Turmoil at Tata Group, the owner of Jaguar Land Rover, last week cast doubt on the future of Tata's auto group -- although the two British brands were cited in press reports as moneymakers.
In a surprising move, retired Chairman Ratan Tata resumed interim control of the Indian conglomerate, ousting his successor, Cyrus Mistry. In an email obtained by Bloomberg, Mistry said that five unprofitable units -- including autos -- could force Tata to take $18 billion in write-downs.
However, automotive problems seem to center on the Nano minicar, a pet project of Ratan Tata. V.R. Mehta, a member of the Sir Dorabji Tata Trust, one of the company's main shareholders, last week listed Jaguar Land Rover among the company's profit generators.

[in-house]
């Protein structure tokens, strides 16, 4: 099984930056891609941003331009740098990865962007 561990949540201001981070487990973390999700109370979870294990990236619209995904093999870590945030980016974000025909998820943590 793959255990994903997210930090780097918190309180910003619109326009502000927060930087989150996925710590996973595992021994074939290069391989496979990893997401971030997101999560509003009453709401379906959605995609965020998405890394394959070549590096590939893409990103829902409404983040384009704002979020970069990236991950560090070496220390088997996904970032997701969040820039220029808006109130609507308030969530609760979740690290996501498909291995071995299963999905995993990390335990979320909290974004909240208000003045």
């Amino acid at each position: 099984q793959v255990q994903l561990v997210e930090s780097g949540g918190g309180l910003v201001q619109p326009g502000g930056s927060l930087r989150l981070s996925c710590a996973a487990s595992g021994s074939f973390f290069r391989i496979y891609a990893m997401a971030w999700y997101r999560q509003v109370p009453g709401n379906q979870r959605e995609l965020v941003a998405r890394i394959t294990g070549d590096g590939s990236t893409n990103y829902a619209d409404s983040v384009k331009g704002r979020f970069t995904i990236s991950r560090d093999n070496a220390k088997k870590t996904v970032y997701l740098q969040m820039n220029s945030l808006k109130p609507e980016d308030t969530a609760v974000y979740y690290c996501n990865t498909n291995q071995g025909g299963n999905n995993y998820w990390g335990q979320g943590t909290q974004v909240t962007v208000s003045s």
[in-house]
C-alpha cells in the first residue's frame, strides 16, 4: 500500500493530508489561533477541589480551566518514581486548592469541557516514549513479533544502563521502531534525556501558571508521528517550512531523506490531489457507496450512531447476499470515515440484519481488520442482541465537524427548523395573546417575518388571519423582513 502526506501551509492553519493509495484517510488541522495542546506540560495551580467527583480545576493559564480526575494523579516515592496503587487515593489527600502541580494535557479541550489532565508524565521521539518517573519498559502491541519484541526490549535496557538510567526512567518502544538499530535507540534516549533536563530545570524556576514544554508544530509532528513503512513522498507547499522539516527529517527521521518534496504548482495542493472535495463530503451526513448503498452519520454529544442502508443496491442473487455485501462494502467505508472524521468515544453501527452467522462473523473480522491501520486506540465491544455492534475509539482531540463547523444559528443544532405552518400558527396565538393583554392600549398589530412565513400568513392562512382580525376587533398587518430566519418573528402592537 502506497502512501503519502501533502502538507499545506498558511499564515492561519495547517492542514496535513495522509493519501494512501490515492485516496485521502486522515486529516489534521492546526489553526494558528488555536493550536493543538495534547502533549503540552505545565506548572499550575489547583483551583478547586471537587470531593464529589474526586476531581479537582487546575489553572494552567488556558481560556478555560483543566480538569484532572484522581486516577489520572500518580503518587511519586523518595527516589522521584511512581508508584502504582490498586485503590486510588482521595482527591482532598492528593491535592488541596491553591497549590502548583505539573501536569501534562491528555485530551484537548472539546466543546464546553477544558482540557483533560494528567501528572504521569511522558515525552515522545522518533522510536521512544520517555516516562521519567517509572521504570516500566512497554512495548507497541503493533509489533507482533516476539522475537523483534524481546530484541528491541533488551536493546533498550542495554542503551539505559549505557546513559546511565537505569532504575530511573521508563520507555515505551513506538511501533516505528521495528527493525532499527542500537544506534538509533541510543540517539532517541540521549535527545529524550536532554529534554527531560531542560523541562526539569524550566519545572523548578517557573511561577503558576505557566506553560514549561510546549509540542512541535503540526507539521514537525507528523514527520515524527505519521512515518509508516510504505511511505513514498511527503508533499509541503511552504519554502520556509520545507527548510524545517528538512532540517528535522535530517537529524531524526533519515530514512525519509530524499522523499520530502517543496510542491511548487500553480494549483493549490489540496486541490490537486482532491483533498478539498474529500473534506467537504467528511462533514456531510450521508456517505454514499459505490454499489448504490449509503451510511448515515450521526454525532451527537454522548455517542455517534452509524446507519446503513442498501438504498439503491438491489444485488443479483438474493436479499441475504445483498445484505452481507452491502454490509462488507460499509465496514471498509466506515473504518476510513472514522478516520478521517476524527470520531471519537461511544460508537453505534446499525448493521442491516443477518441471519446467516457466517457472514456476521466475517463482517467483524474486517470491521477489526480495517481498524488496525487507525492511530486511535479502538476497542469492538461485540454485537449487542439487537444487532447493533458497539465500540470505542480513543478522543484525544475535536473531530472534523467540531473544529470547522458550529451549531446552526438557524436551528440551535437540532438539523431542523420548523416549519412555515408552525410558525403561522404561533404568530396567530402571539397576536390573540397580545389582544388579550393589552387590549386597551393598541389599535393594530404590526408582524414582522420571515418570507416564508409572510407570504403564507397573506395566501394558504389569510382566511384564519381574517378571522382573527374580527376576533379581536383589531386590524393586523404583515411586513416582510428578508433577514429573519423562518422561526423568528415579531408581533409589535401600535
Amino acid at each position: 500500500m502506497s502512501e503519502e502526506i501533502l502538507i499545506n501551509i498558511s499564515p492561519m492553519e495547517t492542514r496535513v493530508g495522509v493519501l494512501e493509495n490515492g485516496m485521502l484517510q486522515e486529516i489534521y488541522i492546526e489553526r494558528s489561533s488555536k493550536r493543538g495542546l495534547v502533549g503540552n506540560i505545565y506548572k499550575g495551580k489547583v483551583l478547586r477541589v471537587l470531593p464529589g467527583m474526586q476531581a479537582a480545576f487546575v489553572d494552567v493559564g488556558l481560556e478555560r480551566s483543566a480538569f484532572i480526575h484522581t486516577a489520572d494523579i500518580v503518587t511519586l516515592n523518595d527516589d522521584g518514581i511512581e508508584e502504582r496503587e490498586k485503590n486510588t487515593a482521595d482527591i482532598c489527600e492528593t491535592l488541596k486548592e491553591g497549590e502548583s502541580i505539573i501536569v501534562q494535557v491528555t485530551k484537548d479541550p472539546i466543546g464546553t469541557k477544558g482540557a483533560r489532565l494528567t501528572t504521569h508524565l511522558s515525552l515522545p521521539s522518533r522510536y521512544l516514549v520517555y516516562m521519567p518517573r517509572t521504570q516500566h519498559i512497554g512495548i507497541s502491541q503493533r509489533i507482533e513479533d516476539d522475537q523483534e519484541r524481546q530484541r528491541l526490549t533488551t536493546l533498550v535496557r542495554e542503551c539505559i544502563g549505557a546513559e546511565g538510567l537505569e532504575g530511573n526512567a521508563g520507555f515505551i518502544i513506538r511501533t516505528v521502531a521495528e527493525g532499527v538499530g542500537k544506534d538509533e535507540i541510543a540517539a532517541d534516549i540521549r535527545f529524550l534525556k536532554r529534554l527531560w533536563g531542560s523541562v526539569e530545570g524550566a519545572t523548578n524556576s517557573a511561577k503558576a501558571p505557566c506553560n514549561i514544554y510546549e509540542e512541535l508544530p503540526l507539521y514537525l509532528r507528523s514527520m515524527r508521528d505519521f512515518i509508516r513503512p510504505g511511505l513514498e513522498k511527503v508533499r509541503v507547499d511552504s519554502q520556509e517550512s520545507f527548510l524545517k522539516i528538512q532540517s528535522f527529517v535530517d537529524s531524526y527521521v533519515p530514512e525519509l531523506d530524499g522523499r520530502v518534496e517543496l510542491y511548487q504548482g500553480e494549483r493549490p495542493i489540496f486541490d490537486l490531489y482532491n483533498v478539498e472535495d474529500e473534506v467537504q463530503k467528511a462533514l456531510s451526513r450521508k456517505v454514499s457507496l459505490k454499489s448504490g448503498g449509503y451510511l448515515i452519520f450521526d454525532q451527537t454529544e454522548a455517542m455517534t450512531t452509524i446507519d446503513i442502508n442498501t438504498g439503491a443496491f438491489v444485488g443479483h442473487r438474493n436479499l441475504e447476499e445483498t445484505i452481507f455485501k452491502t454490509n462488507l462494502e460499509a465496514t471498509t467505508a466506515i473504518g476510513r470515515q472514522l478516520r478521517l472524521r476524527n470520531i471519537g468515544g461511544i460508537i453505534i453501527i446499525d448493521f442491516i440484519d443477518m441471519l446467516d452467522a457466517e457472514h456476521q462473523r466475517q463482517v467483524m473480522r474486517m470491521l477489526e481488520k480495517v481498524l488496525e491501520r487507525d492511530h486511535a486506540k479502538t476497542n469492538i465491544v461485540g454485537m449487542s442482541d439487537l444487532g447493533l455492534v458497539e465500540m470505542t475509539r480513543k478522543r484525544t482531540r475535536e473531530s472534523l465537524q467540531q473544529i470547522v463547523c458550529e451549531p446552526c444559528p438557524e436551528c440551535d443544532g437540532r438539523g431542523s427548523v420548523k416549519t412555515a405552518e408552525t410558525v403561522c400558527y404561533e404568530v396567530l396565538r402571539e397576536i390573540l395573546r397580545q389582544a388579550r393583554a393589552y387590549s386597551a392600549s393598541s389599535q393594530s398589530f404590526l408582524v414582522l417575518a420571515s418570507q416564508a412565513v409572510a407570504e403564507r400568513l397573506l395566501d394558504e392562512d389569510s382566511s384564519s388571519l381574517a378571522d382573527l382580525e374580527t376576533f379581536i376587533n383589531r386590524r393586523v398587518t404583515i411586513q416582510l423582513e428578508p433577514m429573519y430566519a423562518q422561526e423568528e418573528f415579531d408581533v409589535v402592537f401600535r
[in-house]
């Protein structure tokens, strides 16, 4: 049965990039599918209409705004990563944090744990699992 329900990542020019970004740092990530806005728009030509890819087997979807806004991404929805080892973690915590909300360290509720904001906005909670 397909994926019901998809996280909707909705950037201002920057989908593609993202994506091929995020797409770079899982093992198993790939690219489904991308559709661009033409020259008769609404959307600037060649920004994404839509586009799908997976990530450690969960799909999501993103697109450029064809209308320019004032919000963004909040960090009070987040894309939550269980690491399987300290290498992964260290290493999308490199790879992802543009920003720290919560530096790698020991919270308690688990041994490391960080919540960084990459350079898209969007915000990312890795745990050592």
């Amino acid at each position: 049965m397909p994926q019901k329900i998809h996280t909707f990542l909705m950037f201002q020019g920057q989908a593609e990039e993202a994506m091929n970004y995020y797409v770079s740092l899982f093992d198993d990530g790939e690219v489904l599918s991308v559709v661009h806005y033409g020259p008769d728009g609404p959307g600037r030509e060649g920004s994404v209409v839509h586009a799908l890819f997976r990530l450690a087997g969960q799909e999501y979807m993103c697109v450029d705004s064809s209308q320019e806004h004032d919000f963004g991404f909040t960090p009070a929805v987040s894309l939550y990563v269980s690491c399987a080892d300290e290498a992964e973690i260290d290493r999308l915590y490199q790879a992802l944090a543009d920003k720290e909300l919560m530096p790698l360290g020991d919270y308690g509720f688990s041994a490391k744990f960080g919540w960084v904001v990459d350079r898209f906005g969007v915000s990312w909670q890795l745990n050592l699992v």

Aimed at offering a bare-bones but affordable auto to India's bicycle and motorcycle riders, the Nano, which was introduced in 2008, has been a persistent money-loser, Mistry said in the email cited by Bloomberg. "As there is no line of sight to profitability for the Nano, any turnaround strategy for the company requires to shut it down," Mistry wrote. "Emotional reasons alone have kept us away from this crucial decision."